Despite the airline and weather problems that have been plaguing travelers across the nation, I made it safely to my first two floor sessions, representing you in the California State Senate this week!
It’s a heady experience sitting at my desk that literally dates back to the Capitol’s original construction. History is everywhere, reminding us of our solemn responsibility to the people of California, and yet the chamber is alive with 40 living, breathing senators who, together with the other branches of government and the assembly, help chart our state’s future.
The big news was that Senate President pro Tem Toni Atkins announced the Senate’s committee membership assignments for the 2023-24 Legislative session. I couldn’t be happier with these exciting new roles.
I’m honored to be assigned to committees on 1) Governance and Finance, 2) Housing, 3) Transportation, and 4) the Joint Legislative Committee on Climate Change Policies. I also have been chosen to be Vice-Chair of the Joint Legislative Audit Committee, and the Joint Committee on Fairs Allocation and Classification.
As I learn more about the work plan and scope of each committee, I’ll be sure to share it with you!
Over both days of floor sessions, legislators spoke about people who had passed. It was an insightful peek into the lives and thoughts of my colleagues as they reflected on and honored those who had been very important in their lives, or the lives of constituents, in their district.
On the day I was sworn in last month, I introduced bills that concern two of my biggest priorities – one addressing homelessness in cities, and the other to reduce gun violence. Both are “spot” bills, which are basically placeholders that will be completed during discussion and negotiation with my colleagues.
My gun violence bill, SB 8, was featured in a Politico news story yesterday: “California is working hard to pass gun laws — and even harder to defend them.”
During my first week, I also had several meetings with advocates, other elected officials and the staff of relevant committees, about SB 7. This is my homeless-related bill that seeks to create a framework requiring every city in the state to provide opportunities for housing residents who are homeless.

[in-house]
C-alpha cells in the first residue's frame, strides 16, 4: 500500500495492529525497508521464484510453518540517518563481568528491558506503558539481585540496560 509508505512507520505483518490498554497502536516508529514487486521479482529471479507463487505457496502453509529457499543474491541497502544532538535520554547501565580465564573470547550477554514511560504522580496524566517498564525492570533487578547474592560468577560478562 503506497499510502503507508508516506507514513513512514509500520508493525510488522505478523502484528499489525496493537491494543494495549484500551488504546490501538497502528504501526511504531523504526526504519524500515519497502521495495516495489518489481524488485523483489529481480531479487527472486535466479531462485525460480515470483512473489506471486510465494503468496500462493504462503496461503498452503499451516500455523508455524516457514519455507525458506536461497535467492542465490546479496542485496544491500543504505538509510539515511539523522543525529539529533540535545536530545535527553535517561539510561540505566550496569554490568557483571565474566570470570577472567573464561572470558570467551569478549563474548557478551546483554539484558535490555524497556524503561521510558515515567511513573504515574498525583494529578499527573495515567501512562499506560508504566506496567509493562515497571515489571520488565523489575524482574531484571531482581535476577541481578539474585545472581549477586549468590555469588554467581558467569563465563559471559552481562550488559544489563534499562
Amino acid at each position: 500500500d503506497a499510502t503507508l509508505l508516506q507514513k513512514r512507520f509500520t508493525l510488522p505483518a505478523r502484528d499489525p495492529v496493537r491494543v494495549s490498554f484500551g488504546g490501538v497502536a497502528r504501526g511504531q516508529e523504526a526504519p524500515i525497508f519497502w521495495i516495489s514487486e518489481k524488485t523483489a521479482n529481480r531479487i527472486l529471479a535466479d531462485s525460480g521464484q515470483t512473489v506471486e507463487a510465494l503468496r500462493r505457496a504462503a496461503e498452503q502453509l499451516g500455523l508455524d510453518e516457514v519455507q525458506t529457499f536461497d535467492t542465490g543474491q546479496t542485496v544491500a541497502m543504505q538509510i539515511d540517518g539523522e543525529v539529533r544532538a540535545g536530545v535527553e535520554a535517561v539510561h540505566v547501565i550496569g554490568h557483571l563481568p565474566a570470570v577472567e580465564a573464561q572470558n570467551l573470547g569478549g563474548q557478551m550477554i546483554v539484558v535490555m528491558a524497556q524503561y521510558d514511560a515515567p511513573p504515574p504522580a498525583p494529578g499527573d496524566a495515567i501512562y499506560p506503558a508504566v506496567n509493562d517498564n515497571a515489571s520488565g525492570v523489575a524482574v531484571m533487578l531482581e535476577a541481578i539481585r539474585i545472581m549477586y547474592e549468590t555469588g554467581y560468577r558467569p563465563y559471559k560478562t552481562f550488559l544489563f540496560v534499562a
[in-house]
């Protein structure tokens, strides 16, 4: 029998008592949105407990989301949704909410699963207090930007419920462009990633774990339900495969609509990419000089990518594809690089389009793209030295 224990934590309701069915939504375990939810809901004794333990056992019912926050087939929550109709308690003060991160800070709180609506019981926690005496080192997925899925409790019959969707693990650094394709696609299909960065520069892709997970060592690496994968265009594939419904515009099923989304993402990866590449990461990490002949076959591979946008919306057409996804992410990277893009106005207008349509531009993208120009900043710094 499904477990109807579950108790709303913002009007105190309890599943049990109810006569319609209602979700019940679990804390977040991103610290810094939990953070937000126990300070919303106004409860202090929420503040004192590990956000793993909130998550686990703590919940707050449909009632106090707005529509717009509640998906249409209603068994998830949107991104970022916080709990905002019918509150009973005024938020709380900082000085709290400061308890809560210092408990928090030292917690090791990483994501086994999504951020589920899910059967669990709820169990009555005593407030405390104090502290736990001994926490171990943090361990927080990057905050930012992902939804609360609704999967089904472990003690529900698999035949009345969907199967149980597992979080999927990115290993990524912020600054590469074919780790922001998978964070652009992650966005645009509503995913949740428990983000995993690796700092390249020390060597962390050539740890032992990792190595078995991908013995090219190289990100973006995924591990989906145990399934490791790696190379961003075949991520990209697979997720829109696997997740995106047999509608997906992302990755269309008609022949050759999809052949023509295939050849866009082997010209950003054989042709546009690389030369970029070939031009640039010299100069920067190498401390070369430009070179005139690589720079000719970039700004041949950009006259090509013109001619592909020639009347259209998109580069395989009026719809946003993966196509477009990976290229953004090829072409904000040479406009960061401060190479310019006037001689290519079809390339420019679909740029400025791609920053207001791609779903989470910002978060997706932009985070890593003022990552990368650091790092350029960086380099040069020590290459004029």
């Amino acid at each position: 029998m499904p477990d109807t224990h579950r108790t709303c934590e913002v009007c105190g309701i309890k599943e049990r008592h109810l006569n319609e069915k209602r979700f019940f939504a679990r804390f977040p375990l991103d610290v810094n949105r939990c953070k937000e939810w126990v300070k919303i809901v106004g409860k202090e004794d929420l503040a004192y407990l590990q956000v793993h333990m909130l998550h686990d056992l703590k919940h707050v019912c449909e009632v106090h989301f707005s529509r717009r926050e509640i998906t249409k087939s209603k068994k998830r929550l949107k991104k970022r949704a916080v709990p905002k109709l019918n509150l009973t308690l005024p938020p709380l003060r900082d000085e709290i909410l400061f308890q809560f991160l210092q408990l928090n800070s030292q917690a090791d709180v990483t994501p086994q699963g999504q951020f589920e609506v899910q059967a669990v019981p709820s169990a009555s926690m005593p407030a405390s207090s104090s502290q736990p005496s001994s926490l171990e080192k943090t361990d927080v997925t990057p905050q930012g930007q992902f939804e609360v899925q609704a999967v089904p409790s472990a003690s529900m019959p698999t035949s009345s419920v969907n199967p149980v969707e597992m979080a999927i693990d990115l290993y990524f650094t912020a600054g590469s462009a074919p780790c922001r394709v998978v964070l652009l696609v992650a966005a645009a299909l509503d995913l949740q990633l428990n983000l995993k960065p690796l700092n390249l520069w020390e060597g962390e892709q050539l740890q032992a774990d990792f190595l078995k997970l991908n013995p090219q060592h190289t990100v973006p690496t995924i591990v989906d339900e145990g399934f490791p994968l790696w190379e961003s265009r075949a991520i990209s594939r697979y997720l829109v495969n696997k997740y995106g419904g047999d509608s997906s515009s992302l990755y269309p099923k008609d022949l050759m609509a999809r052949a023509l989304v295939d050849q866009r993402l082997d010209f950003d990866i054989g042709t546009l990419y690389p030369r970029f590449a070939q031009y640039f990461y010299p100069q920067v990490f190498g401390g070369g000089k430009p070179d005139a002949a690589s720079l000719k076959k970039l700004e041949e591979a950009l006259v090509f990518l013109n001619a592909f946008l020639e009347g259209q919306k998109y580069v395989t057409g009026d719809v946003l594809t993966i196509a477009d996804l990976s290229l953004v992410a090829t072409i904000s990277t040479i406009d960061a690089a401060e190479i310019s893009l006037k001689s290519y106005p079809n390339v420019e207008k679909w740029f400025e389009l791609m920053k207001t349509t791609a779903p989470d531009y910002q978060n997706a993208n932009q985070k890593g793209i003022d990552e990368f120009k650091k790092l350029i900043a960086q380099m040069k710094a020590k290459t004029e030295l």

Right now, state law requires cities to provide the zoning for very low income residents. But cities do not have requirements aimed at those who literally have no home, and possibly have no income.
Cities optionally choose whether to provide homeless shelters or homeless housing. Because cities have land use authority, I would like to start the conversation about how to create a framework for cities to choose to provide housing for homeless people. Additionally, I’m hopeful about being more aggressive when it comes to the state using its own land for the creation of housing that would serve the population of people who are currently living unsheltered on our streets.
For opportunities to volunteer and help quantify the homeless problem in your city, please see “Two ways you can make a real difference” at the end of this letter about participating in the Point in Time Count.
New year, new laws, a better California
Here a few significant laws that took effect January 1. I’m proud of the work that my colleagues in the legislature put in to make these happen:
- Minimum wage boost: Senate Bill 3 increases the statewide minimum wage to $15.50/hr.! This is crucially important to ensuring economic justice, particularly for essential workers.
- Safer bicycling: AB 1909 is a jam-packed bill called an omnibus that changes several laws – and it’s all aimed at making bicycling safer. For example, drivers are now required to move to an additional lane, if available, when passing a cyclist. Please make sure to share the road and look out for your bike-riding friends and neighbors.
- Protecting transgender health care: SB 107, authored by my colleague Senator Wiener, establishes California as a sanctuary state for transgender healthcare and protects them from legal action by other states if they get that care in California. I’m proud of the work of all Californians who make our state welcoming and inclusive.